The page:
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Federal Offense 

Will the Bush administration cuts to Section 8 housing push Vermonter's poorest out of their homes?

Published August 11, 2004 at 6:13 p.m.

Elizabeth T. wakes up every morning at 4:30, not because she's a morning person, but so her family won't end up out on the street. She gets her kids up by 5, dresses them and walks them a few blocks to their grandmother's house, where they sleep for another hour before getting ready for school. Then Elizabeth, who has to be at work by 6, walks more than two miles to her job at a college in Burlington. There is no bus line running near her house, and she can't afford a car -- Elizabeth earns just two dollars above minimum wage. She splurges on a taxi only when it's absolutely necessary. "When it's 20 below zero and it takes me a half-hour to get to work, I'm not going to get frostbite at 5:30 in the morning," she says.

Elizabeth's full-time job pays her $290 a week, after taxes. The rent on her three-bedroom apartment in Burlington is $1200 a month. It doesn't take a math whiz to figure that, without outside help, she and her three children couldn't afford to live. Fortunately, Elizabeth has a Section 8 housing voucher, which allows her to pay just 30 percent of her income toward rent. The federal government picks up the balance.

But Elizabeth, who doesn't want her full name used, is uncomfortable telling people that she's on Section 8 -- she says they often treat her like she's lazy. "It really irritates me that people have that opinion," Elizabeth says. "I'm working my tail off and I'm exhausted all the time. I'm working really hard and can't get anywhere."

In fact, Elizabeth gets no other government assistance. She receives child support for her three kids, and her oldest son, who is 21 and living at home, also brings in a paycheck. Nevertheless, their collective income for a family of four is under $20,650, an amount the federal government classifies as "extremely low income."

Nevertheless, it falls within an income range the Bush administration plans to make ineligible for Section 8.

Elizabeth and her family are among the more than two million individuals and families nationwide who rely on Section 8 rental vouchers to make ends meet. By any measure, they are the most vulnerable members of society: extremely low-income families, disabled veterans, senior citizens on fixed incomes, the mentally ill. More than 60 percent of them are families with children; one in six of those households is headed by an elderly or disabled person. More than one-fifth of all Section 8 recipients are disabled.

But on April 22, the Bush administration announced the most drastic budget cuts ever made to the Section 8 program. Funding for 2005 will be more than $1 billion lower than the amount allocated for 2004. In the past, the U.S. Department of Housing and Urban Development (HUD) gave state and local housing authorities enough money to cover the cost of all their vouchers, even as inflation and other market forces increased rents. But now, in an effort to control spending, HUD has adopted a new funding system that is leaving housing agencies across the country short of funds. Meanwhile, the White House has proposed even deeper cuts after 2005. For the first time in the program's 30-year history, Section 8 tenants could be evicted from their homes for no reason other than that they're too poor to pay their rent. In Vermont, that could mean an estimated 740 families go without housing next year.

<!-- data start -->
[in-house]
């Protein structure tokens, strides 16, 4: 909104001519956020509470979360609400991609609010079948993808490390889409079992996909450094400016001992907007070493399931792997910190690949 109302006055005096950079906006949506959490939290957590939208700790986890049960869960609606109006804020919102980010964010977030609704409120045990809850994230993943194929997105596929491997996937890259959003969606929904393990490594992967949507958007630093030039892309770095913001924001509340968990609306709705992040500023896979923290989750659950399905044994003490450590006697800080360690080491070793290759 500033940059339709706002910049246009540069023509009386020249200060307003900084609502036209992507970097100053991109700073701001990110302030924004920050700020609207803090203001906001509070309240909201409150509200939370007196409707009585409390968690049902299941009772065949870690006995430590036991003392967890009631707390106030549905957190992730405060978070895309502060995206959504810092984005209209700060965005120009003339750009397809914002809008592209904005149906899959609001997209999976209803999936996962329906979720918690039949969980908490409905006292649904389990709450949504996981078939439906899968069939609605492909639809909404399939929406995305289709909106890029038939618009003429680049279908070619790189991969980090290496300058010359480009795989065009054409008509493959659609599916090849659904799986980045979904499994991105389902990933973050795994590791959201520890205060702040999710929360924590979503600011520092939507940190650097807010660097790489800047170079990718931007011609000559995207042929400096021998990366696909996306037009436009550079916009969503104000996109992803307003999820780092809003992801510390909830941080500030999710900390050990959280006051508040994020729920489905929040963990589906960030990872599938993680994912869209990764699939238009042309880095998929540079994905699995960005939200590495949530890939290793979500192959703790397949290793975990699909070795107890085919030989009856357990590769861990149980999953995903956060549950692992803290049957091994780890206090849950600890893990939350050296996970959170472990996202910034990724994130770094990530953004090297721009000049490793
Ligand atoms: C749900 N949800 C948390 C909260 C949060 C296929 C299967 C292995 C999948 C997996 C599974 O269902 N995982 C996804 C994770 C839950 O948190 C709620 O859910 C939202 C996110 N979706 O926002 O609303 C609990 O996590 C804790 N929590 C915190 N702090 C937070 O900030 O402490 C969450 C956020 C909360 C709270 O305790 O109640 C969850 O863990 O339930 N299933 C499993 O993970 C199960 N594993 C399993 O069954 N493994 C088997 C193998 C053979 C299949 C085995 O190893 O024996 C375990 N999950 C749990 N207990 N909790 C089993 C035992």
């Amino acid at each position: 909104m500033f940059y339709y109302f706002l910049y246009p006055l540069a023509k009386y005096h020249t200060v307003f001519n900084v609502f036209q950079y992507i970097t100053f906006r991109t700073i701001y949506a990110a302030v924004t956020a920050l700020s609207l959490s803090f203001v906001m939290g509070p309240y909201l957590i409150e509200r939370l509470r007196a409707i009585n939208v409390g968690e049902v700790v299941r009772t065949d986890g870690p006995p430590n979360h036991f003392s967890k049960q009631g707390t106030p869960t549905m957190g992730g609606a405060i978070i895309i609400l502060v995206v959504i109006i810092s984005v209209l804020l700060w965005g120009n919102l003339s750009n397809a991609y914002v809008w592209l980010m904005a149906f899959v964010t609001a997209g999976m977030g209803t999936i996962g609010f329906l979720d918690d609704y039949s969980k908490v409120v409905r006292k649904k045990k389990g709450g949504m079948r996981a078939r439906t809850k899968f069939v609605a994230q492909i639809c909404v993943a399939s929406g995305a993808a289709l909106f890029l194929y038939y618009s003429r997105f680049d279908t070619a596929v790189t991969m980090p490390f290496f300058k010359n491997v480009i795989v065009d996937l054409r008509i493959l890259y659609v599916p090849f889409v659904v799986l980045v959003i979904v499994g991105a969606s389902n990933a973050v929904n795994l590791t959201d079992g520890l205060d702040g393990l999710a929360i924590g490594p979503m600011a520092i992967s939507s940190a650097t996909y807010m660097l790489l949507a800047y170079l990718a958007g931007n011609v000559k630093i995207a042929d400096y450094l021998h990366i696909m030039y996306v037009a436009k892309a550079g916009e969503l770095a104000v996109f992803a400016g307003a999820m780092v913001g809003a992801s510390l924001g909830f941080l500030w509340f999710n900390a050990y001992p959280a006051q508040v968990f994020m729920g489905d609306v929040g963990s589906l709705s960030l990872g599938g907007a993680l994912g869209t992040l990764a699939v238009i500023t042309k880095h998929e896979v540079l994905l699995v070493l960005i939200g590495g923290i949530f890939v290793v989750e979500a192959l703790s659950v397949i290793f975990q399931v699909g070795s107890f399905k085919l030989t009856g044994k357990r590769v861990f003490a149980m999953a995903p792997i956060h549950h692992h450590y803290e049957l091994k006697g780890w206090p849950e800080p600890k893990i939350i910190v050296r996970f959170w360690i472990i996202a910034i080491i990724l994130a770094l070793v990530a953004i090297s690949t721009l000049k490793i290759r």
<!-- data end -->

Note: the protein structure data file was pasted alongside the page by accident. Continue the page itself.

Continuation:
Thursday is eviction day for the folks working at the Rental Opportunity Center in the Old North End, and for the first time in five years, the tenant being kicked to the curb is the Center itself. Since 1999, the nonprofit housing-assistance office has served as a drop-in clinic of sorts, treating the various housing "ailments" that afflict Burlington's poorest residents: bad credit, unpaid utility bills, back-due rent and eviction notices. In the last 12 months alone, the Center has found permanent housing for 114 families who would have otherwise slept in shelters, cars or on the streets.

Until last week, the Rental Opportunity Center was jointly funded by the Committee on Temporary Shelter (COTS) and the Burlington Housing Authority (BHA). But when the federal government slashed BHA's funding in April -- and made those cuts retroactive to the first of the year -- the Rental Opportunity Center was forced to close its doors.

The disappointment is visible on the face of 23-year-old Mosha Hunter-Wade as she shows up Thursday afternoon with her 3-year-old son Davan, her sister and her sister's baby, all of who are looking for a place to live. "Ah, man. Am I too late?" asks Hunter-Wade, looking around at the bare walls and empty desks.

"Sorry, we just closed today," says Stacy Haines, the administrative assistant whose primary job today is to break the bad news to people and redirect them to other agencies. As if on cue, the infant lets out a piercing wail. Hunter-Wade and her family have been walking around Burlington all morning looking for an apartment, unsuccessfully. She stopped by the Center to get a free copy of her credit report. Apparently, an unpaid phone bill is keeping landlords from approving her rental applications.

Hunter-Wade is better off than many of the people who come in -- she already has an apartment, but needs a bigger one. She is one of 1711 families in the Burlington area that receive Section 8 vouchers from the BHA. She says she doesn't know what she'll do if she loses her voucher. Her sister and her kids, who don't have their own place, split their time between Hunter-Wade's apartment and their mother's house. But their mother also pays her rent with the help of a Section 8 voucher. If BHA cuts them off, all three families would become homeless.